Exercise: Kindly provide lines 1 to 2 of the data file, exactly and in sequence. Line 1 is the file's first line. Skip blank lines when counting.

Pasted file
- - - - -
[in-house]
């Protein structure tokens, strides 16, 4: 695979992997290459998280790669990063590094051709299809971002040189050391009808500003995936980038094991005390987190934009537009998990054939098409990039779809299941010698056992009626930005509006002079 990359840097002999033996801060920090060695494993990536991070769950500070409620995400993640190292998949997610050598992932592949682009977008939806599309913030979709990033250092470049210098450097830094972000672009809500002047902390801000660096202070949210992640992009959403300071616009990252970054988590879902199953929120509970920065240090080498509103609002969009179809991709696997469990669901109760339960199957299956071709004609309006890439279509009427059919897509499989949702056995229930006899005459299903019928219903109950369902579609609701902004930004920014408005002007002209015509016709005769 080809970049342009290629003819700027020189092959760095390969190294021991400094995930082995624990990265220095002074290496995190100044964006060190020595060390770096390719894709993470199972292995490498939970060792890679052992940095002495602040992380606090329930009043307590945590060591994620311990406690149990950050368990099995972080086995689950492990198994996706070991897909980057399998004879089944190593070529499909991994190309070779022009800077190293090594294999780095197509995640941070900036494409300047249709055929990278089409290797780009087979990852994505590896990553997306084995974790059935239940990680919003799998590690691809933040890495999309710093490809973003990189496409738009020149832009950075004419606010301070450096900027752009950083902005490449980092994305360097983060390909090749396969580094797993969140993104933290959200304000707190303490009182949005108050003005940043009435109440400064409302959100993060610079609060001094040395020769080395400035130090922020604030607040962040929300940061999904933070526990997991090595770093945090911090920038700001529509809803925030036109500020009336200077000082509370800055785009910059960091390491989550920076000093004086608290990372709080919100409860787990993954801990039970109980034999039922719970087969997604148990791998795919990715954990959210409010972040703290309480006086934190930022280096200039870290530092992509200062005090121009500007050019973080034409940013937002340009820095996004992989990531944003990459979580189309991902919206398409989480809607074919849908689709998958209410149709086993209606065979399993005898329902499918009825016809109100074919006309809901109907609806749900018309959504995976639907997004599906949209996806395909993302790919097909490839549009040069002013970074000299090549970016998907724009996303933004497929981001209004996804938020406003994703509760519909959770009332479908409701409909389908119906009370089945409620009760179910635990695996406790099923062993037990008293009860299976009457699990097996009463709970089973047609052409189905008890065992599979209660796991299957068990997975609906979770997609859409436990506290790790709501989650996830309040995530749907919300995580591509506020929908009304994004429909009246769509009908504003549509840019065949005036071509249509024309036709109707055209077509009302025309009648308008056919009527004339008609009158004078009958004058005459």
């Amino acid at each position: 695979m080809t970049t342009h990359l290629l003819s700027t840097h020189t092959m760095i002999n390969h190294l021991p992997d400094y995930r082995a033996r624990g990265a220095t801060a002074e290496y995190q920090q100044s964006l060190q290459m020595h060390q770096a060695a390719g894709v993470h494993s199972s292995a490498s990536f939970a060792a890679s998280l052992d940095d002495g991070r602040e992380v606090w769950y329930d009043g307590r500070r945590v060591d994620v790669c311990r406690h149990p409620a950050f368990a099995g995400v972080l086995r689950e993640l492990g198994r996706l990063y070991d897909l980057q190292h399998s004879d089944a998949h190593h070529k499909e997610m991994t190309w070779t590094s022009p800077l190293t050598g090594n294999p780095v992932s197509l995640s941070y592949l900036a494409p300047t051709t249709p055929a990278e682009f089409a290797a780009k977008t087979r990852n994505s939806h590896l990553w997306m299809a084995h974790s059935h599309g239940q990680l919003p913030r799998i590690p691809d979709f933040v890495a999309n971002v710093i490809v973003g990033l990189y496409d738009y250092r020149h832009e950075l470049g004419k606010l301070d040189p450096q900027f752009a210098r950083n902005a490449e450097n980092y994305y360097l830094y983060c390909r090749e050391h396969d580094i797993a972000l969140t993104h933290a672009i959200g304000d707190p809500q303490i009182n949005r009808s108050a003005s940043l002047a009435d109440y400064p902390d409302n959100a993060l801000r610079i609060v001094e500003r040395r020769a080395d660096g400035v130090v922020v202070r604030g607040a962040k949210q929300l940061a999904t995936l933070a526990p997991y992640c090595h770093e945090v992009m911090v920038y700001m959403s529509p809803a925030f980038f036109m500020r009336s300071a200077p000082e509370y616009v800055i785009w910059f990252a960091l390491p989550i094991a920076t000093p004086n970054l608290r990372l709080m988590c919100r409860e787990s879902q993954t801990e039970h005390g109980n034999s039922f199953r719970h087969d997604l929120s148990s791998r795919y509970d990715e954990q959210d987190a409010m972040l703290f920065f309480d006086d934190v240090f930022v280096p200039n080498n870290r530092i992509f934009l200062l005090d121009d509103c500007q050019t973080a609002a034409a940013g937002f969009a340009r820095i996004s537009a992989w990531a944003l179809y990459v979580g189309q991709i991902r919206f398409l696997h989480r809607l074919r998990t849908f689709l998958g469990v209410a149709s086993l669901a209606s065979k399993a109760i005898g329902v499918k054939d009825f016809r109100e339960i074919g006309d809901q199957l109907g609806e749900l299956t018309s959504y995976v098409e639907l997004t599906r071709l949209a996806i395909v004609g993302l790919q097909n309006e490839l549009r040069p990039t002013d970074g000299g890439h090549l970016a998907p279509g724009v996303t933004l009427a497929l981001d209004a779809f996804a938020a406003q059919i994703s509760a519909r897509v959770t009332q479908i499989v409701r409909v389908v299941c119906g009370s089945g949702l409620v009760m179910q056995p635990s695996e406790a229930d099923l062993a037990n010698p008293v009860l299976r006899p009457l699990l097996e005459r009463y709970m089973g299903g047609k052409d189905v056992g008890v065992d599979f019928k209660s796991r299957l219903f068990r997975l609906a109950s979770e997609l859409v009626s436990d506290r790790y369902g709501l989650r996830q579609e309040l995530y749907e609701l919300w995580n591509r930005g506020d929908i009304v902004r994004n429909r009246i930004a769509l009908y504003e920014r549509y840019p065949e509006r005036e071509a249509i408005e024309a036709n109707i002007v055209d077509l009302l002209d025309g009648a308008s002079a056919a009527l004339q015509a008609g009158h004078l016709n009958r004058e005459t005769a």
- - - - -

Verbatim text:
[in-house]
């Protein structure tokens, strides 16, 4: 695979992997290459998280790669990063590094051709299809971002040189050391009808500003995936980038094991005390987190934009537009998990054939098409990039779809299941010698056992009626930005509006002079 990359840097002999033996801060920090060695494993990536991070769950500070409620995400993640190292998949997610050598992932592949682009977008939806599309913030979709990033250092470049210098450097830094972000672009809500002047902390801000660096202070949210992640992009959403300071616009990252970054988590879902199953929120509970920065240090080498509103609002969009179809991709696997469990669901109760339960199957299956071709004609309006890439279509009427059919897509499989949702056995229930006899005459299903019928219903109950369902579609609701902004930004920014408005002007002209015509016709005769 080809970049342009290629003819700027020189092959760095390969190294021991400094995930082995624990990265220095002074290496995190100044964006060190020595060390770096390719894709993470199972292995490498939970060792890679052992940095002495602040992380606090329930009043307590945590060591994620311990406690149990950050368990099995972080086995689950492990198994996706070991897909980057399998004879089944190593070529499909991994190309070779022009800077190293090594294999780095197509995640941070900036494409300047249709055929990278089409290797780009087979990852994505590896990553997306084995974790059935239940990680919003799998590690691809933040890495999309710093490809973003990189496409738009020149832009950075004419606010301070450096900027752009950083902005490449980092994305360097983060390909090749396969580094797993969140993104933290959200304000707190303490009182949005108050003005940043009435109440400064409302959100993060610079609060001094040395020769080395400035130090922020604030607040962040929300940061999904933070526990997991090595770093945090911090920038700001529509809803925030036109500020009336200077000082509370800055785009910059960091390491989550920076000093004086608290990372709080919100409860787990993954801990039970109980034999039922719970087969997604148990791998795919990715954990959210409010972040703290309480006086934190930022280096200039870290530092992509200062005090121009500007050019973080034409940013937002340009820095996004992989990531944003990459979580189309991902919206398409989480809607074919849908689709998958209410149709086993209606065979399993005898329902499918009825016809109100074919006309809901109907609806749900018309959504995976639907997004599906949209996806395909993302790919097909490839549009040069002013970074000299090549970016998907724009996303933004497929981001209004996804938020406003994703509760519909959770009332479908409701409909389908119906009370089945409620009760179910635990695996406790099923062993037990008293009860299976009457699990097996009463709970089973047609052409189905008890065992599979209660796991299957068990997975609906979770997609859409436990506290790790709501989650996830309040995530749907919300995580591509506020929908009304994004429909009246769509009908504003549509840019065949005036071509249509024309036709109707055209077509009302025309009648308008056919009527004339008609009158004078009958004058005459």